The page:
—Talal Ansari focuses on foreign policy/affairs, international conflict (including US involvement abroad) and human rights issues abroad.
"Libya's leaders shelter by sea as country tilts towards civil war," by Laura King and Yasmine Ryan. Los Angeles Times, September 16, 2014
As Syria and Iraq dominate the news, lest we forget. This piece to me was another reminder of how the revolutions of the Arab Spring were only Act One in an ongoing tragedy. Three years later, and many countries in the Middle East and North Africa are still facing the arduous task of navigating the fallout of decades of dictatorships.
Aaron Braun focuses on the psychology and politics of work, histories of socialism, and progressive critiques of Zionism.
“Going Back to Class: Why We Need to Make University Free, and How We Can Do It,” by Samir Sonti. Nonsite.org, May 1, 2013.
Last week, on my Twitter feed, there was an argument over the alleged anti-union implications of Malcolm Harris's “Not For Teacher,” a review of Dana Goldstein's The Teacher Wars. Harris questions the progressive value of rank-and-file organizing among teachers, and of public education in general, by ironizing the critiques of neoliberal reformers. Harris, like Kenzo Shibata's Jacobin (Kenzo himself being a rank-and-file teacher/ organizer in Chicago), accuses the other "side" of being either too liberal or too neoliberal. My coworker and I were talking about the back-and-forth and we agreed that both were much much better than the Twitter dialogue that accompanied them. Then my coworker pointed me to the above article, about a year old, which was really helpful at giving the context that seemed to be missing from the argument…enjoy. (Thanks Dan!)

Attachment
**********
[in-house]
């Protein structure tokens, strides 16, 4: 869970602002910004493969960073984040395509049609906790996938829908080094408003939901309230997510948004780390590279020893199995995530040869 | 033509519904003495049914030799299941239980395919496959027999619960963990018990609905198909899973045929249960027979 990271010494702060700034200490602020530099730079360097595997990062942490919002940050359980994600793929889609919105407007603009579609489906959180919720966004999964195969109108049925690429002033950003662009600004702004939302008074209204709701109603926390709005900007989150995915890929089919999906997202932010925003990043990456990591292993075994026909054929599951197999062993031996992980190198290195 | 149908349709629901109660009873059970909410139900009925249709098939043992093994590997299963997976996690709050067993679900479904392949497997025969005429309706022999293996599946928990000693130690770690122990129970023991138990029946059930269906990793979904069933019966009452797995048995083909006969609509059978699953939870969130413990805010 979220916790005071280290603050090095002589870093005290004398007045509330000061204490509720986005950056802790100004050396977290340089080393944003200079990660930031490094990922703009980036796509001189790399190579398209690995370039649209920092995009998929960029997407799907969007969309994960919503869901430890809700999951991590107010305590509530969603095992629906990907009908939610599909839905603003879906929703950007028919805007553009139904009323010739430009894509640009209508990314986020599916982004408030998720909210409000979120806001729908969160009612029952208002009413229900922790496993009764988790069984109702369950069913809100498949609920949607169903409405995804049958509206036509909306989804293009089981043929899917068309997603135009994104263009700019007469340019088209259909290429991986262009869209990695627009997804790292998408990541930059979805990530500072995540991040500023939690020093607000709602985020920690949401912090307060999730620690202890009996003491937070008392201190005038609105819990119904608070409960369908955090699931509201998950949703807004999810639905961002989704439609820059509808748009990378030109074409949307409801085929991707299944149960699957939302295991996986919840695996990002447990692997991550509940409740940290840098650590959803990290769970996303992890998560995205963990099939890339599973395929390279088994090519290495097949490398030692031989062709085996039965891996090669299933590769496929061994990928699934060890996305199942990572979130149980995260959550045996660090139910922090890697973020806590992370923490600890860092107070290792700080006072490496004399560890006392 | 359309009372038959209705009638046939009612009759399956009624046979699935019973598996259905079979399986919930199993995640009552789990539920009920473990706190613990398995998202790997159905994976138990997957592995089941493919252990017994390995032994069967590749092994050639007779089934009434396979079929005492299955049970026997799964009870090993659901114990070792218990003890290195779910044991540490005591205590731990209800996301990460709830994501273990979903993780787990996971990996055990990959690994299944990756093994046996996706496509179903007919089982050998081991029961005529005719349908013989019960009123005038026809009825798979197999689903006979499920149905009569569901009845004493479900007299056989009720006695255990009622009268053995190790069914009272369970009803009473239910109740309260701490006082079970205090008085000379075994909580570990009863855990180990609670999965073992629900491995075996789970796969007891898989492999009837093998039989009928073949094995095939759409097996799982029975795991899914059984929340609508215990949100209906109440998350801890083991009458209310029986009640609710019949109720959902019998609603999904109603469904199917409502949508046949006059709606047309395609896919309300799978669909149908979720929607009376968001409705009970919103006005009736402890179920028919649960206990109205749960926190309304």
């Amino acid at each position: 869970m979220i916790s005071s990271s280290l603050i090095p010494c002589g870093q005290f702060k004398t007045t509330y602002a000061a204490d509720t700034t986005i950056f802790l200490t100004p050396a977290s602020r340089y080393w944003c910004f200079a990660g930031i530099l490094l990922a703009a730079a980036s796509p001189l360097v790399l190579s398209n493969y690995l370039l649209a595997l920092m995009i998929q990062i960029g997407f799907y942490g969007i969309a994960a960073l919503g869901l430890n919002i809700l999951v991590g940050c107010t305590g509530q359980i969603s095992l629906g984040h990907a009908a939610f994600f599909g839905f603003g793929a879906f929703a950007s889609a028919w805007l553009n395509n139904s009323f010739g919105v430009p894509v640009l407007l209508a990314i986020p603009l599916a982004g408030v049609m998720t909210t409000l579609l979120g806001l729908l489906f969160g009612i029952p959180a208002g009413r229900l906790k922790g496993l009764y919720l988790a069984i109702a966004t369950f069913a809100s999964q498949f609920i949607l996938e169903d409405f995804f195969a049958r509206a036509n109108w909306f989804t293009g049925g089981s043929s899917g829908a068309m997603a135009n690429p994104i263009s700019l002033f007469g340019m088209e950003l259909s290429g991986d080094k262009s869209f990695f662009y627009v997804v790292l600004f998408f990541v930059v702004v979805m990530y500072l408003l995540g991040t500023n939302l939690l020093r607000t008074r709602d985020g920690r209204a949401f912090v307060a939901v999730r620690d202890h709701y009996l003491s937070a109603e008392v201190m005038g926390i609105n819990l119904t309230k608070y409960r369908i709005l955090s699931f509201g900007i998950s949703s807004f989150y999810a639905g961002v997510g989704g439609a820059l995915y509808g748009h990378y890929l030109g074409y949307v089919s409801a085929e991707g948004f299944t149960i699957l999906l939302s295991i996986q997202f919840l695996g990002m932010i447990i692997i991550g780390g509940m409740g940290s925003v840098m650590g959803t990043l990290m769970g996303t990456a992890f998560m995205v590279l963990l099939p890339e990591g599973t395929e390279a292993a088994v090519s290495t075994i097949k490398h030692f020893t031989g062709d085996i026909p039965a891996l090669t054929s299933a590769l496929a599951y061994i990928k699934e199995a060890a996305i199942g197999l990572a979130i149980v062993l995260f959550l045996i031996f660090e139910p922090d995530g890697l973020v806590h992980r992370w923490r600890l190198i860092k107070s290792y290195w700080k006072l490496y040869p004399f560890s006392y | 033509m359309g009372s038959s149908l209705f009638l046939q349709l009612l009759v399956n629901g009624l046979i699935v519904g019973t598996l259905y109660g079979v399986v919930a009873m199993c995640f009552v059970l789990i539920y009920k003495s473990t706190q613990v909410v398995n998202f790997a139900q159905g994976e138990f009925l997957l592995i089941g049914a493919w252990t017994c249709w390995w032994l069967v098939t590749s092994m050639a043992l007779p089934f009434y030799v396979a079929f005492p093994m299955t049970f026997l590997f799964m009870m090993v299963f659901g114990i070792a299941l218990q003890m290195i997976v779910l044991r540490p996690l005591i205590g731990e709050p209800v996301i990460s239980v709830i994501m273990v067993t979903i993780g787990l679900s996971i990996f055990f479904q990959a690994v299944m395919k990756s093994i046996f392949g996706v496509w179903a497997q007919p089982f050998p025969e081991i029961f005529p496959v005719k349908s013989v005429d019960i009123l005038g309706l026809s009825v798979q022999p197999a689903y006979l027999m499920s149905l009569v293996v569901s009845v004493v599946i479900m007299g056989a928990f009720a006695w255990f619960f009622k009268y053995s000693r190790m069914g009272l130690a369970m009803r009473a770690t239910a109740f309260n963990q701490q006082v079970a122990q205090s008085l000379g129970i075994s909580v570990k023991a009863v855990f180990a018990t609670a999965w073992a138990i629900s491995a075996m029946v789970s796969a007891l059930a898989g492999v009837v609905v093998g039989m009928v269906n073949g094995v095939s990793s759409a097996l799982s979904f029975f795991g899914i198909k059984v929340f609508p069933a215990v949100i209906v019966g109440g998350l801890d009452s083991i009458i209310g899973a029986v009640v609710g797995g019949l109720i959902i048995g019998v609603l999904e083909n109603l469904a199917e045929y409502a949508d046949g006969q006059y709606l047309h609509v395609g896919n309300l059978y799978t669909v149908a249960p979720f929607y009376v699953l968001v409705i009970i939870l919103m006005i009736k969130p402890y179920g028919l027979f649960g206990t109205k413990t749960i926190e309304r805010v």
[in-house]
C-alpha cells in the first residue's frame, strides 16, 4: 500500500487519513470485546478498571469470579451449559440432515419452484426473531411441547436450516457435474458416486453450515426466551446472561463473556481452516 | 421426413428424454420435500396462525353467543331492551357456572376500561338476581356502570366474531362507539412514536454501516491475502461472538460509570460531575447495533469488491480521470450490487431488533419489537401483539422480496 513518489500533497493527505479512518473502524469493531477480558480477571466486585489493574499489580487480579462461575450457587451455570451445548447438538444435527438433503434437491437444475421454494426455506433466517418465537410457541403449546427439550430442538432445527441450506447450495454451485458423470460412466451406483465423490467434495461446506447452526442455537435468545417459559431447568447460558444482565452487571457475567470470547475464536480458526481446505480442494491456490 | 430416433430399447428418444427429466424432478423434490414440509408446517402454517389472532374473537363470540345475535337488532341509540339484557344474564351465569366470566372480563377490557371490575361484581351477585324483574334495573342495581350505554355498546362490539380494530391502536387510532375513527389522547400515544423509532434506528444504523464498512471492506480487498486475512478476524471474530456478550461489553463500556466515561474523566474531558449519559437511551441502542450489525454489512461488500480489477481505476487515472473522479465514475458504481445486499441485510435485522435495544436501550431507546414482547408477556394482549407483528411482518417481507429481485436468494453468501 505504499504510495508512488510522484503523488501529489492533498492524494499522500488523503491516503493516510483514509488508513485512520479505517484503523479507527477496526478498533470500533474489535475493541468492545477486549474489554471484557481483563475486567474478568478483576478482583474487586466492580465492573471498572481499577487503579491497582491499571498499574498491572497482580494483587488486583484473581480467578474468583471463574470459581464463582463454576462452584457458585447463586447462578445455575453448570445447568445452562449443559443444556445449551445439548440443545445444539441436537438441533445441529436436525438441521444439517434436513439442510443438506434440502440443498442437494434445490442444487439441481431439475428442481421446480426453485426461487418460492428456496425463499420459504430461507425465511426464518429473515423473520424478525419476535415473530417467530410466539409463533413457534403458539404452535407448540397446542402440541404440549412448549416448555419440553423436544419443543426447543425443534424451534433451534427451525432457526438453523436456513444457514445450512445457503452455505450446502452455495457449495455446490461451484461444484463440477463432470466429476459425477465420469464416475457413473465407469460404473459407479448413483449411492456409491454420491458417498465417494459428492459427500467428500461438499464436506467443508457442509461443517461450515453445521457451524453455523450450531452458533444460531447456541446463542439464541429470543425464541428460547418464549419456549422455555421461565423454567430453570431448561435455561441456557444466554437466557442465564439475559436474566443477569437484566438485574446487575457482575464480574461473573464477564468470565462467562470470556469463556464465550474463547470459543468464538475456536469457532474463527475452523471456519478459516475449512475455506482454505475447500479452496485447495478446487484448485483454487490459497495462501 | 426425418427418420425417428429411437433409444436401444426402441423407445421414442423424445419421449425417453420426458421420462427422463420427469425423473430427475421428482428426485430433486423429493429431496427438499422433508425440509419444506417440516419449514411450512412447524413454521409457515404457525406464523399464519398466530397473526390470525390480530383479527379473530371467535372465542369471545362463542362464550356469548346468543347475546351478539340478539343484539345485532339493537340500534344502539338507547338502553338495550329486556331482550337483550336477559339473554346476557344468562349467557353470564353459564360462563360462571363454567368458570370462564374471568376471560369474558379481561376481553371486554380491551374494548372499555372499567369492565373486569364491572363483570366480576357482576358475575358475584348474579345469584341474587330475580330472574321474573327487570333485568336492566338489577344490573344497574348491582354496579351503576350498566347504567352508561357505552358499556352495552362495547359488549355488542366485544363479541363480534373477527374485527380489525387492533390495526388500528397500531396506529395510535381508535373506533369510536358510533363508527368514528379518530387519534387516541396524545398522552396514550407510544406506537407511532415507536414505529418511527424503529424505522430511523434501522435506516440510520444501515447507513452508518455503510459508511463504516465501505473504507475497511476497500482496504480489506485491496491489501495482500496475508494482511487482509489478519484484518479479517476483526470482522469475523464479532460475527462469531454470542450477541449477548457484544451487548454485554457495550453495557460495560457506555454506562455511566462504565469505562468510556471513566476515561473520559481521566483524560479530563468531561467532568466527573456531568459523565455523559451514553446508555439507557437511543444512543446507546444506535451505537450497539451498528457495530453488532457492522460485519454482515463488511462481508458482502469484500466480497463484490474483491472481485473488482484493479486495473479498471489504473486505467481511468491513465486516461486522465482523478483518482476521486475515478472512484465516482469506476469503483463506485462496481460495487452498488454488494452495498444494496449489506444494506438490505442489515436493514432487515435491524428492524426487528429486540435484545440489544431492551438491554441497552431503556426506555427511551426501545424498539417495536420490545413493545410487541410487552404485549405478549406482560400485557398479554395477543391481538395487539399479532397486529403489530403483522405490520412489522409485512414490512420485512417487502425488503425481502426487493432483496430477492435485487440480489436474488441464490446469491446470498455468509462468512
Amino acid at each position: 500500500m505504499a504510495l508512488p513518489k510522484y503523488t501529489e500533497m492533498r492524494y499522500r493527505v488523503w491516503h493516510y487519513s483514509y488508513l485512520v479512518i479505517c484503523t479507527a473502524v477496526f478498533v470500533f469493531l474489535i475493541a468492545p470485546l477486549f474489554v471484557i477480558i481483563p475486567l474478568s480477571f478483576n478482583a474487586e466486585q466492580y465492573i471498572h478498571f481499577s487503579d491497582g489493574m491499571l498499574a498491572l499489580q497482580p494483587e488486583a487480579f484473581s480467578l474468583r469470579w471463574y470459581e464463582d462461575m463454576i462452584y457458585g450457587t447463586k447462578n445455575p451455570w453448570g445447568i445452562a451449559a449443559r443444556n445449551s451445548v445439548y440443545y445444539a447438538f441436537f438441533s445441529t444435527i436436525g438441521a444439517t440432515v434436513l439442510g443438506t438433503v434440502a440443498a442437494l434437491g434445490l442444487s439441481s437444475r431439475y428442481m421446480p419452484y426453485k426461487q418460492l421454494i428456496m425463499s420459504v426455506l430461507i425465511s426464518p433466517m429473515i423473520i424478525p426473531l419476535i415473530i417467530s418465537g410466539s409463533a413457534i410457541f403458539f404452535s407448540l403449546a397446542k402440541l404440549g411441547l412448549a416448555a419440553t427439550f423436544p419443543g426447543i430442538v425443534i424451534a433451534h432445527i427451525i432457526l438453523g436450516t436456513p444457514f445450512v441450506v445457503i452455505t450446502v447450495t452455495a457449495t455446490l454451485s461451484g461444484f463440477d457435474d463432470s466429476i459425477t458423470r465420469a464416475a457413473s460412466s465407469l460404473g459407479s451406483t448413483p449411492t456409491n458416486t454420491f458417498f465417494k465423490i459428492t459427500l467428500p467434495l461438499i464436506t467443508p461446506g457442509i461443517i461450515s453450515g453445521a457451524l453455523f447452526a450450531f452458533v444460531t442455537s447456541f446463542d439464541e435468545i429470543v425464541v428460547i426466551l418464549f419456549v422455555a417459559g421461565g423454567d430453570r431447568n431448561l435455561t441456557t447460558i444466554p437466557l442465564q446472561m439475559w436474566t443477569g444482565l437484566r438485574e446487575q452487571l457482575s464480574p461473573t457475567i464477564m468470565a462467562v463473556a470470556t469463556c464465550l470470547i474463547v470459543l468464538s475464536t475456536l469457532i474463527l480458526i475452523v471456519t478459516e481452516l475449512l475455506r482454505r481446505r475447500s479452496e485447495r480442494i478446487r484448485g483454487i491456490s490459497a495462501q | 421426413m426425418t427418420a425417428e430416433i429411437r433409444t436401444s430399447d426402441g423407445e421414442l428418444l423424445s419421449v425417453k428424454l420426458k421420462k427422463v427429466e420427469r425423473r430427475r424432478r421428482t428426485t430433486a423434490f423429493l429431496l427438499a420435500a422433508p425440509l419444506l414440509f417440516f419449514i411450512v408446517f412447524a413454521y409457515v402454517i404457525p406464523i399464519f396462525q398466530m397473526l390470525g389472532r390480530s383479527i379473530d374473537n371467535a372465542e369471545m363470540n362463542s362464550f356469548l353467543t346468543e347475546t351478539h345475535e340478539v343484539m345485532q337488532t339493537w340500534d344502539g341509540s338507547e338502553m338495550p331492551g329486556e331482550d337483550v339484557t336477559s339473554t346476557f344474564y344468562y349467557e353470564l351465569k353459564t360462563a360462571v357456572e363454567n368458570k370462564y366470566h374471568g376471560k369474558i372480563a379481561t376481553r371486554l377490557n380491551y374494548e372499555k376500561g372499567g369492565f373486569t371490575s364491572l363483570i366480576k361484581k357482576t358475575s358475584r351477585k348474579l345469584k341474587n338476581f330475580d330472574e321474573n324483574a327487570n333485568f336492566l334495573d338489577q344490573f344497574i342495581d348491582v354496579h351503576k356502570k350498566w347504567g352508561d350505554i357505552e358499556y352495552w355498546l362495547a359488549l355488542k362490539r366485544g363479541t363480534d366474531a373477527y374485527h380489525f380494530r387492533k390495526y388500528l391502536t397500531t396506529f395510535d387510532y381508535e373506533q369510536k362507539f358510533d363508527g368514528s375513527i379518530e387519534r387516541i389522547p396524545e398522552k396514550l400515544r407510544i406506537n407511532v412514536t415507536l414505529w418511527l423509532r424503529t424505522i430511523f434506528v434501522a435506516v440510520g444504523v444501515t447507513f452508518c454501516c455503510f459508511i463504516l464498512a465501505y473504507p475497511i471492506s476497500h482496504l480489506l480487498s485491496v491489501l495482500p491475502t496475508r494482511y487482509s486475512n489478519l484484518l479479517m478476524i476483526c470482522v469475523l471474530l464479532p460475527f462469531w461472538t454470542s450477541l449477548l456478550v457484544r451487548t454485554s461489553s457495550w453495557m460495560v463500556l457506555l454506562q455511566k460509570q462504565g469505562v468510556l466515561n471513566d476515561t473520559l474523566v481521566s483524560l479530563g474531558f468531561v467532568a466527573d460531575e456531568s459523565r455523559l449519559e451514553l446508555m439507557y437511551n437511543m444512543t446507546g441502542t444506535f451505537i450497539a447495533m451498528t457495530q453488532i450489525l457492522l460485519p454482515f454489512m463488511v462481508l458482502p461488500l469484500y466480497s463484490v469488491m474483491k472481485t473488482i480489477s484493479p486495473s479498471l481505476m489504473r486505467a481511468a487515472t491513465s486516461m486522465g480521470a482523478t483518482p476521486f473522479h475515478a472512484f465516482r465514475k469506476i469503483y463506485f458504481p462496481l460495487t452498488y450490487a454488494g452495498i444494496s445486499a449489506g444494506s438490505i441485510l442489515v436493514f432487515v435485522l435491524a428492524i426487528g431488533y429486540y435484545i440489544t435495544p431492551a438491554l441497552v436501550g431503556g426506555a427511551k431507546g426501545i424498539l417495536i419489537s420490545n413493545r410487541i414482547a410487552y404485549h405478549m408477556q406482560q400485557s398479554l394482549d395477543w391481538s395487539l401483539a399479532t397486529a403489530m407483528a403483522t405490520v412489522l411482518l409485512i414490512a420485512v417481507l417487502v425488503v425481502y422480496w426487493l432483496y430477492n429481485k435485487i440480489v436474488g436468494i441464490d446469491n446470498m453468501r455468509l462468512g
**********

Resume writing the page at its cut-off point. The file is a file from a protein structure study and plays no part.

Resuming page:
"Mute the Messenger," by Jason Stanford. Texas Observer, September 3, 2014.